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News from Oxford Journals

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Refusal to abolish ‘archaic’ rule means gender discrimination still law in UK

Wednesday, 20 May, 2015

In 2010, Parliament voted in favour of abolishing a rule that assumes men but not women intend to give property to family, as part of the then UK Government’s commitment to European equal rights laws. However, research shows the rule is still being invoked in courts as its abolishment has yet to be ‘commenced’ by successive, and more Eurosceptic, governments.

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World first: researchers quantify the proportion of different genetic mutations contained within individual bowel cancers

Monday, 18 May, 2015

Bowel cancer is often driven by mutations in one of several different genes, and a patient can have a cancer with a different genetic make-up to another patient’s cancer. Identifying the molecular alterations involved in each patient’s cancer enables doctors to choose drugs that best target specific alterations.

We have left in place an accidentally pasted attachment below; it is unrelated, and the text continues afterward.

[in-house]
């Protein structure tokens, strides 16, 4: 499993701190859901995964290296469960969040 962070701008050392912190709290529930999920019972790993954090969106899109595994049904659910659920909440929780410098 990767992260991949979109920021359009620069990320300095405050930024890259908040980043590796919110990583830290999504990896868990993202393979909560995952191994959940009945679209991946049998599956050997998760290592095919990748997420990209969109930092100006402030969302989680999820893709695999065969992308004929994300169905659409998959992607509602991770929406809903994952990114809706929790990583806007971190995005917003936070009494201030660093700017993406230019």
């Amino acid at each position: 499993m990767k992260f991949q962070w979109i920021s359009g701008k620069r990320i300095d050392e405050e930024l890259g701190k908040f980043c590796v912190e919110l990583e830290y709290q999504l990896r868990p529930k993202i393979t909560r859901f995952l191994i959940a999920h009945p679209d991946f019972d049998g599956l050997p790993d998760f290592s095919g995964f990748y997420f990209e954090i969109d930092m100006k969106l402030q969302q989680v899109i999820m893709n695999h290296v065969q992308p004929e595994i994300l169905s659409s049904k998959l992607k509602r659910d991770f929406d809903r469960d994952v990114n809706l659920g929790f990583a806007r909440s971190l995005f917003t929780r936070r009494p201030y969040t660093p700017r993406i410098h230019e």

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Smaller volumes in certain regions of the brain could lead to increased likelihood of drug addiction

Thursday, 14 May, 2015

An article publishing online today in Brain: A Journal of Neurology has found that individual differences in brain structure could help to determine the risk for future drug addiction. The study found that occasional users who subsequently increased their drug use compared with those who did not, showed brain structural differences when they started using drugs.

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Digoxin increases the risk of death in patients with heart problems, according to the largest study of the evidence so far

Tuesday, 05 May, 2015

There is conflicting evidence about whether digoxin, a drug that has been used worldwide for centuries to treat heart disease, might contribute to an increase in deaths in patients with atrial fibrillation (AF) or congestive heart failure (CHF). Now, the largest review of all the evidence to date shows that it is associated with an increased risk of death in these patients, particularly in those being treated for AF.

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Chronic obstructive pulmonary disease increases the risk of sudden cardiac death

Wednesday, 29 April, 2015

People suffering from the common lung disease, chronic obstructive pulmonary disease (COPD), have an increased risk of sudden cardiac death (SCD), according to new research published online today (Wednesday) in the European Heart Journal.

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